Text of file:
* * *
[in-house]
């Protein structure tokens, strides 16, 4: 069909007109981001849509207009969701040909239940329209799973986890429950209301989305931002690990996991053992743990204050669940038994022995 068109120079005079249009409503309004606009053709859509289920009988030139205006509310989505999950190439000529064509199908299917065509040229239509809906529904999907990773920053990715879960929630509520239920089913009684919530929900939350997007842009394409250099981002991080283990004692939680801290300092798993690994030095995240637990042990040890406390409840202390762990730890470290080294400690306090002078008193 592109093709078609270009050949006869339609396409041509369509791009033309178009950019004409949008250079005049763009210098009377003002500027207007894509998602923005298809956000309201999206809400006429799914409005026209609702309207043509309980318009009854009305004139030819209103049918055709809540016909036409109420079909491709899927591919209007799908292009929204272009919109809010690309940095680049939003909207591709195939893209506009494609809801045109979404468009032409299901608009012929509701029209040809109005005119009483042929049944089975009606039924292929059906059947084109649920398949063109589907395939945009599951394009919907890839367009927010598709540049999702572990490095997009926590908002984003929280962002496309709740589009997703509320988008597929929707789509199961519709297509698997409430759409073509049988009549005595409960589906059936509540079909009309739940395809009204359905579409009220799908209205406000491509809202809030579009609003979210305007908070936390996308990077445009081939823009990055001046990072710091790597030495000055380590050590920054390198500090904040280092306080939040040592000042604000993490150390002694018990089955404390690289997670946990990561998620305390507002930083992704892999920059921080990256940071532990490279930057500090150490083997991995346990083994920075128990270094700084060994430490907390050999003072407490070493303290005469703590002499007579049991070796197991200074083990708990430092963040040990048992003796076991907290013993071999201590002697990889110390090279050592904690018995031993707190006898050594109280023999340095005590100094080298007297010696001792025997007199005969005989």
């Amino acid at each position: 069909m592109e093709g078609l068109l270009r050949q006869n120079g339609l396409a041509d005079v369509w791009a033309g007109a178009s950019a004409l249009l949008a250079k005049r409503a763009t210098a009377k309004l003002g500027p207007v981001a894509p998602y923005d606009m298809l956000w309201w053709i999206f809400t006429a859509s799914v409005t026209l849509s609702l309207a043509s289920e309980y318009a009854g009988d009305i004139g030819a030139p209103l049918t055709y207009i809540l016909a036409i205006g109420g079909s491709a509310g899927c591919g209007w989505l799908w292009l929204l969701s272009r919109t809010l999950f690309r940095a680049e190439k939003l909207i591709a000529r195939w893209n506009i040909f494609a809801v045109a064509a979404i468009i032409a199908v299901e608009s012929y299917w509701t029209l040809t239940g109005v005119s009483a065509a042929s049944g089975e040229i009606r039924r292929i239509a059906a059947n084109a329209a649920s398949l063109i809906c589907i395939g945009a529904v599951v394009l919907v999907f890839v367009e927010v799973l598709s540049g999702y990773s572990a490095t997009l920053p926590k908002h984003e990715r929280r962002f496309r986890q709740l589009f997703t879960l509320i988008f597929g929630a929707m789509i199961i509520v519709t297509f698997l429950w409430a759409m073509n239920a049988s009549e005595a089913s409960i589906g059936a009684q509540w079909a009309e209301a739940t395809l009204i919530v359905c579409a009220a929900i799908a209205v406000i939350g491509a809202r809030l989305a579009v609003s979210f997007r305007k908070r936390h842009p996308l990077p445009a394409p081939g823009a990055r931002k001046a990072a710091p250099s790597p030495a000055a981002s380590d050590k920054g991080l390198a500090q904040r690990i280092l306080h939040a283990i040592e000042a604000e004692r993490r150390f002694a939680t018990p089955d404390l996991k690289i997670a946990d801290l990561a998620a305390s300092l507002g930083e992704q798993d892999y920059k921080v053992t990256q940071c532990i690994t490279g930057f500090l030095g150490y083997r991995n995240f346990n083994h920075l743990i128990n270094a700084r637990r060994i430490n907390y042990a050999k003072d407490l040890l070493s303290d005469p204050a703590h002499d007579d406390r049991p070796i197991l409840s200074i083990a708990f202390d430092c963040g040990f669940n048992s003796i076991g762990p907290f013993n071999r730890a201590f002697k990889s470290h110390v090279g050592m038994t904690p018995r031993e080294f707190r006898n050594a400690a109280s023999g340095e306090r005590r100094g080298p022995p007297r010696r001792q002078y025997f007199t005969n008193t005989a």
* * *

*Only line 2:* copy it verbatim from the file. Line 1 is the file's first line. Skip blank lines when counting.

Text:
């Protein structure tokens, strides 16, 4: 069909007109981001849509207009969701040909239940329209799973986890429950209301989305931002690990996991053992743990204050669940038994022995 068109120079005079249009409503309004606009053709859509289920009988030139205006509310989505999950190439000529064509199908299917065509040229239509809906529904999907990773920053990715879960929630509520239920089913009684919530929900939350997007842009394409250099981002991080283990004692939680801290300092798993690994030095995240637990042990040890406390409840202390762990730890470290080294400690306090002078008193 592109093709078609270009050949006869339609396409041509369509791009033309178009950019004409949008250079005049763009210098009377003002500027207007894509998602923005298809956000309201999206809400006429799914409005026209609702309207043509309980318009009854009305004139030819209103049918055709809540016909036409109420079909491709899927591919209007799908292009929204272009919109809010690309940095680049939003909207591709195939893209506009494609809801045109979404468009032409299901608009012929509701029209040809109005005119009483042929049944089975009606039924292929059906059947084109649920398949063109589907395939945009599951394009919907890839367009927010598709540049999702572990490095997009926590908002984003929280962002496309709740589009997703509320988008597929929707789509199961519709297509698997409430759409073509049988009549005595409960589906059936509540079909009309739940395809009204359905579409009220799908209205406000491509809202809030579009609003979210305007908070936390996308990077445009081939823009990055001046990072710091790597030495000055380590050590920054390198500090904040280092306080939040040592000042604000993490150390002694018990089955404390690289997670946990990561998620305390507002930083992704892999920059921080990256940071532990490279930057500090150490083997991995346990083994920075128990270094700084060994430490907390050999003072407490070493303290005469703590002499007579049991070796197991200074083990708990430092963040040990048992003796076991907290013993071999201590002697990889110390090279050592904690018995031993707190006898050594109280023999340095005590100094080298007297010696001792025997007199005969005989």